PedPal, pathVu Help Pedestrians Safely Navigate From A to B

Susie CribbsTuesday, August 1, 2023

The PedPal app interacts directly with traffic signal systems at intersections to help pedestrians safely get from point A to point B, including extending walk signals in crosswalks.

Uneven sidewalks and sketchy intersections pose threats to all pedestrians, but they can be especially hazardous for people who have vision impairments or mobility issues. A new app from Carnegie Mellon University aims to solve this problem by interacting directly with traffic signal systems at intersections to help pedestrians safely get from point A to point B.

The app, called PedPal, represents a collaboration between the Intelligent Coordination and Logistics Lab in CMU's School of Computer Science; Rapid Flow Technologies, a CMU startup recently acquired by Miovision that provides complementary real-time traffic signal control technology; and pathVu, a University of Pittsburgh startup that aggregates sidewalk data for improved mobility and accessibility. PathVu's API knows the condition of sidewalks and curb ramps and provides step-by-step directions to PedPal for the most accessible route a pedestrian can take to a given destination.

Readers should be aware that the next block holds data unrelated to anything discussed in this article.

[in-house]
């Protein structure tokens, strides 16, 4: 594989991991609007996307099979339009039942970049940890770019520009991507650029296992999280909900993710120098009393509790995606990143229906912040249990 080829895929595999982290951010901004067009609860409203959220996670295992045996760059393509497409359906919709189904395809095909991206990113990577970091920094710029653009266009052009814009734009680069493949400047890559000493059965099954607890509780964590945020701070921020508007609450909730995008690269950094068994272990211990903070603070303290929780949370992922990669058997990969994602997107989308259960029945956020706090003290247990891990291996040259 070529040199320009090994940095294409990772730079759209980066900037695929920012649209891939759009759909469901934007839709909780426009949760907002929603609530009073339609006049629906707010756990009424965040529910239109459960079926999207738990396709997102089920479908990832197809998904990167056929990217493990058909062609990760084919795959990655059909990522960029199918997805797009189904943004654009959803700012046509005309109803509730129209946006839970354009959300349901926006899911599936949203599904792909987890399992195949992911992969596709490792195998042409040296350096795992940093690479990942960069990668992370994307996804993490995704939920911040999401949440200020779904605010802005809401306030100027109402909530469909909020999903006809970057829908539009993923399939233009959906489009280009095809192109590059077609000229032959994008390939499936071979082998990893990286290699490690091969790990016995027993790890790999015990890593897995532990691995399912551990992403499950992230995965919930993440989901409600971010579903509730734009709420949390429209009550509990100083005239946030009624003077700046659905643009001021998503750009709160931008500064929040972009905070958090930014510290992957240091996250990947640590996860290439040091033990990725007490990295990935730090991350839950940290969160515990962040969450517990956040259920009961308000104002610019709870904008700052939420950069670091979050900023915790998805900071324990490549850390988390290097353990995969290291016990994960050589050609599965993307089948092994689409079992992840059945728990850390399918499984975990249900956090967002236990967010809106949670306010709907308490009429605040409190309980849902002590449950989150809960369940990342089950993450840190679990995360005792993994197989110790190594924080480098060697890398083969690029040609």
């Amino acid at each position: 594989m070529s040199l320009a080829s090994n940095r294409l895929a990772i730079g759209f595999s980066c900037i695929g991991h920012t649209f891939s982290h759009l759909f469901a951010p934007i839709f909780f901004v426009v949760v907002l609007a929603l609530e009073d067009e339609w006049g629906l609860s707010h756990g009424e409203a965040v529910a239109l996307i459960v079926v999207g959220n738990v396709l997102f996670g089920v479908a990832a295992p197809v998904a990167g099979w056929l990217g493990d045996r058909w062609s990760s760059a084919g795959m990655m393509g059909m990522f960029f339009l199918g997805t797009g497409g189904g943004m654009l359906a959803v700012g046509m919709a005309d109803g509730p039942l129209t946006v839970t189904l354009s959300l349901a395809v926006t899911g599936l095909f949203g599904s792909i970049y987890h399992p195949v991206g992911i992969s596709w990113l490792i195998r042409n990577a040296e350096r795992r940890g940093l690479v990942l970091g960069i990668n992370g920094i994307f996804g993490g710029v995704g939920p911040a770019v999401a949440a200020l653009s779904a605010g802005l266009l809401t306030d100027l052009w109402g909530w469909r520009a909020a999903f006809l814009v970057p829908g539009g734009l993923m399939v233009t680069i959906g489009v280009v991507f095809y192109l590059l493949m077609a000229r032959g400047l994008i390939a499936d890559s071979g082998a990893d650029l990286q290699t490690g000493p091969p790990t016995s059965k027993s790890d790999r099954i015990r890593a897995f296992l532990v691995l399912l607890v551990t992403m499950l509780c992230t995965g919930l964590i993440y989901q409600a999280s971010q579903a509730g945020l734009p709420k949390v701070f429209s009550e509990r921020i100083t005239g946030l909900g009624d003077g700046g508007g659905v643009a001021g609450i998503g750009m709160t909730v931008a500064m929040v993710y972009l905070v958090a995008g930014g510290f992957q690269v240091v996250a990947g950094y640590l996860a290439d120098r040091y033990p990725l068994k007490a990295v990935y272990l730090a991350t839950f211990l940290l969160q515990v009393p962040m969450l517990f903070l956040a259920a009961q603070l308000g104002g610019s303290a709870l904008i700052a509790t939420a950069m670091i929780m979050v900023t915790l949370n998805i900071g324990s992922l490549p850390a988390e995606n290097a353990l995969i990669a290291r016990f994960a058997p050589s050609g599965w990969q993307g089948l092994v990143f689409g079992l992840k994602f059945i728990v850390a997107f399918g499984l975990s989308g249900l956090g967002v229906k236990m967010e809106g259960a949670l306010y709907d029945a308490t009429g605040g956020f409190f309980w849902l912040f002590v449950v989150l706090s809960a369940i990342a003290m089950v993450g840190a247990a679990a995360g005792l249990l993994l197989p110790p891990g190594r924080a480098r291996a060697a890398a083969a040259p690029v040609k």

Once a pedestrian reaches an intersection with a signal, CMU's intelligent intersection technology takes over to help the pedestrian cross the street. According to Stephen Smith, the lab director and a research professor in the Robotics Institute, the app first solicits the desired crossing direction and communicates the time the user needs to cross to the traffic signal control system. Then, during crossing, the app monitors the pedestrian's progress and interacts with the lights accordingly. If a pedestrian is crossing more slowly than anticipated, for example, the app can request more crossing time from the lights. If a pedestrian starts moving toward one side of the crosswalk or the other, the app will notify them and help them correct their course.

"The longer-term vision for this partnership between pathVu and CMU is to integrate the two technologies, working toward what is called the complete trip — where going from A to B you can know that the route is both safe and accessible for the pedestrian," said pathVu CEO Eric Sinagra.

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